So this time in a couple of weeks we will know who the 2013 Six Nations Champions. All the teams have played three matches and this years competition is shaping up nicely. England head the table and are on course for their first Grand Slam in 10 years, however there is a lot of rugby to be played for that to happen. There is a break now before the denouement over the weekend of March 9th/10th and then March 16th which will shape the final table. Here’s a report on where we are up to with each team. In table order.
England Top of the tree and on for the Grand Slam – three excellent victories all of a differing type. A handsome victory over a dogged Scottish side, a war of attrition victory in Dublin over the Irish (a game Owen Farrell excelled in) and then a come from behind win against the French, who not for the first time showed up at Twickers after two shocking performances. Stuart Lancaster’s team have had to cope with all situations during the tournament and have dealt admirably with the added pressure and expectation their victory over the World Champions New Zealand, has brought. Italy at home (not a gimme, but an England win is expected, especially as the talismanic Sergio Parisse** will not be available – more on the reasons later) and then a trip to Wales for a potential Grand Slam game – where not just the Welsh will be hoping for a home win. * – see end of post for an explanation – one for the Evans’ 😉
Wales Coming into the tournament Wales were having an absolute nightmare – already on a losing run of seven consecutive defeats – their tournament opened with a shocking first half against a rampant Irish team, things looked very bleak 3-23 down at half time, a thrashing was on the cards. However a spirited second half display followed, though not enough to force a victory. So now a trip to Paris was on the agenda with Wales buoyed by their improved performance there was genuine belief they could avoid a ninth straight defeat. And they prevailed in a match between two teams clearly devoid of any confidence. A George North try (one his father tried to congratulate with him on the pitch) was the key turning point and the run of losses was at an end. A convincing victory in Rome has now followed and Wales from despair at half time in Cardiff on the 2nd February are now second in the table (on points difference) and eyeing the title. A difficult trip to Scotland is next on the agenda and if they win there it will be full steam ahead to a potential championship / grand slam decider against the English at the Millennium.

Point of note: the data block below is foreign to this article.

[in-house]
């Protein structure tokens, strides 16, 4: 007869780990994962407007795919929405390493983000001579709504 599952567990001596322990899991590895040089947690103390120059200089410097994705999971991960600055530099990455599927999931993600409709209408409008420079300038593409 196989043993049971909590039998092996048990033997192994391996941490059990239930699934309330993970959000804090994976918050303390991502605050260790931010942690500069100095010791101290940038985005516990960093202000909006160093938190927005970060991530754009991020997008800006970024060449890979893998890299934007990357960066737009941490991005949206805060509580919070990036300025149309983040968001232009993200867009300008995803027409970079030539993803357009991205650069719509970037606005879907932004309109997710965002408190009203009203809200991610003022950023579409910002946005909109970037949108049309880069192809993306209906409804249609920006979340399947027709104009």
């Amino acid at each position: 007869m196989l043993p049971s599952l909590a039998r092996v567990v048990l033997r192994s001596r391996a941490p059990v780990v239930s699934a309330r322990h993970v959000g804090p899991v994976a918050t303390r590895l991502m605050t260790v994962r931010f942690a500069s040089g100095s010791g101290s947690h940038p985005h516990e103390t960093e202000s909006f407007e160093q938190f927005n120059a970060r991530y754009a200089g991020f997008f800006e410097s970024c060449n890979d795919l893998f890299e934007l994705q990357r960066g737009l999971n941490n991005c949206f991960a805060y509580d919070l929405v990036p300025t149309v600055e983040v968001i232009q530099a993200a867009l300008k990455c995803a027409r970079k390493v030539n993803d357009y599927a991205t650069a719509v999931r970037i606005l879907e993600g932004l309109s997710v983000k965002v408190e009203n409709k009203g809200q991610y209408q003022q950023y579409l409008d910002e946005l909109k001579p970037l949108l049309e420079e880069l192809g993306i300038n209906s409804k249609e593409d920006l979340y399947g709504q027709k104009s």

Scotland were coming into the tournament on the back of encouraging performances, despite defeats, in their autumn internationals against New Zealand and South Africa. But a shocking reverse against Tonga resulted in the resignation of coach Andy Robinson. So for them to be third in the table (on points difference) is probably more than new coach Scott Johnson could have dreamed of at this stage. They ran out of puff at Twickenham against the auld enemy which resulted in a twenty point loss. But they did score a couple of tries (one starting just yards from their own try line) something they have recently found so hard to do. A four try romp followed against Italy, so confidence was high for the visit of the Irish. This time it was the defence that saw them home, as Ireland thoroughly dominated the match but did not get the requisite points and Scotland with the metronomic boot of Greg Laidlaw won the match 12-8 after coming from 0-8 down. So they lie third in the table and have an outside chance of a first championship since 1999. Wales are up next at Murrayfield and as they are in with a sniff of back to back titles it will be a keenly contested match and if Scotland prevail a trip to Paris to face the maligned French may result in glory.